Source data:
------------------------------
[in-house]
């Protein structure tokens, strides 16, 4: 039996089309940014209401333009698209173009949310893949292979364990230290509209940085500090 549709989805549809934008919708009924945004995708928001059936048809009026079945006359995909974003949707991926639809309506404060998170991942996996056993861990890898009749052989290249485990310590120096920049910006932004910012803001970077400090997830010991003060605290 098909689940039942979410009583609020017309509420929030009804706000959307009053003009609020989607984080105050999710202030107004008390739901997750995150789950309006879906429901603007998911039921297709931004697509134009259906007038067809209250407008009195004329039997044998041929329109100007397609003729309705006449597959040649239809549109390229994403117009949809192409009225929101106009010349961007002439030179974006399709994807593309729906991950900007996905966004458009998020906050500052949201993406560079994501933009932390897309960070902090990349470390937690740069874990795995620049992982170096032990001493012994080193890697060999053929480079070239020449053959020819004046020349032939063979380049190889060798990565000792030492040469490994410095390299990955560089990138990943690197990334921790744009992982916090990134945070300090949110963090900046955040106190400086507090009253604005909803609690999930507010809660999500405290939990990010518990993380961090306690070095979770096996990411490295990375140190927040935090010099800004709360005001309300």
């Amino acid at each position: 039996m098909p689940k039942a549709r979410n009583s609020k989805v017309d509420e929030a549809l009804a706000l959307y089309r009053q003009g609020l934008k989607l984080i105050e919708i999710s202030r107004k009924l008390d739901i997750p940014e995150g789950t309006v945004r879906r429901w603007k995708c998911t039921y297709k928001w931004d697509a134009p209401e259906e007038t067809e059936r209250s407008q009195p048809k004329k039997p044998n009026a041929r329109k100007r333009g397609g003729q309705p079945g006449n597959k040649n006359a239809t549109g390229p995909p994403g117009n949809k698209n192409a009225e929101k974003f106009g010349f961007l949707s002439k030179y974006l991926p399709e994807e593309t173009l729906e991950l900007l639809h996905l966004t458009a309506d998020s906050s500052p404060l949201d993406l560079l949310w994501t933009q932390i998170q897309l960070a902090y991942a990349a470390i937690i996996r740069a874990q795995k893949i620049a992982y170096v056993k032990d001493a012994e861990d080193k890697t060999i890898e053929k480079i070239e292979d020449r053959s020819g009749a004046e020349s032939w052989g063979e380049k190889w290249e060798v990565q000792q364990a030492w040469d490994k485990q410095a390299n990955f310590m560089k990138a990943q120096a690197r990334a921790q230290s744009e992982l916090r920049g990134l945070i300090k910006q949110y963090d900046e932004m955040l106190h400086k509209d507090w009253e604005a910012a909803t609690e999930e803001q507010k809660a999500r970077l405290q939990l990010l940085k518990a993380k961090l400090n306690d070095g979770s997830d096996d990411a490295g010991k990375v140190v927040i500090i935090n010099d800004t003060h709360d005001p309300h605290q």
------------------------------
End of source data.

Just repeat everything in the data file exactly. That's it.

[in-house]
């Protein structure tokens, strides 16, 4: 039996089309940014209401333009698209173009949310893949292979364990230290509209940085500090 549709989805549809934008919708009924945004995708928001059936048809009026079945006359995909974003949707991926639809309506404060998170991942996996056993861990890898009749052989290249485990310590120096920049910006932004910012803001970077400090997830010991003060605290 098909689940039942979410009583609020017309509420929030009804706000959307009053003009609020989607984080105050999710202030107004008390739901997750995150789950309006879906429901603007998911039921297709931004697509134009259906007038067809209250407008009195004329039997044998041929329109100007397609003729309705006449597959040649239809549109390229994403117009949809192409009225929101106009010349961007002439030179974006399709994807593309729906991950900007996905966004458009998020906050500052949201993406560079994501933009932390897309960070902090990349470390937690740069874990795995620049992982170096032990001493012994080193890697060999053929480079070239020449053959020819004046020349032939063979380049190889060798990565000792030492040469490994410095390299990955560089990138990943690197990334921790744009992982916090990134945070300090949110963090900046955040106190400086507090009253604005909803609690999930507010809660999500405290939990990010518990993380961090306690070095979770096996990411490295990375140190927040935090010099800004709360005001309300």
């Amino acid at each position: 039996m098909p689940k039942a549709r979410n009583s609020k989805v017309d509420e929030a549809l009804a706000l959307y089309r009053q003009g609020l934008k989607l984080i105050e919708i999710s202030r107004k009924l008390d739901i997750p940014e995150g789950t309006v945004r879906r429901w603007k995708c998911t039921y297709k928001w931004d697509a134009p209401e259906e007038t067809e059936r209250s407008q009195p048809k004329k039997p044998n009026a041929r329109k100007r333009g397609g003729q309705p079945g006449n597959k040649n006359a239809t549109g390229p995909p994403g117009n949809k698209n192409a009225e929101k974003f106009g010349f961007l949707s002439k030179y974006l991926p399709e994807e593309t173009l729906e991950l900007l639809h996905l966004t458009a309506d998020s906050s500052p404060l949201d993406l560079l949310w994501t933009q932390i998170q897309l960070a902090y991942a990349a470390i937690i996996r740069a874990q795995k893949i620049a992982y170096v056993k032990d001493a012994e861990d080193k890697t060999i890898e053929k480079i070239e292979d020449r053959s020819g009749a004046e020349s032939w052989g063979e380049k190889w290249e060798v990565q000792q364990a030492w040469d490994k485990q410095a390299n990955f310590m560089k990138a990943q120096a690197r990334a921790q230290s744009e992982l916090r920049g990134l945070i300090k910006q949110y963090d900046e932004m955040l106190h400086k509209d507090w009253e604005a910012a909803t609690e999930e803001q507010k809660a999500r970077l405290q939990l990010l940085k518990a993380k961090l400090n306690d070095g979770s997830d096996d990411a490295g010991k990375v140190v927040i500090i935090n010099d800004t003060h709360d005001p309300h605290q």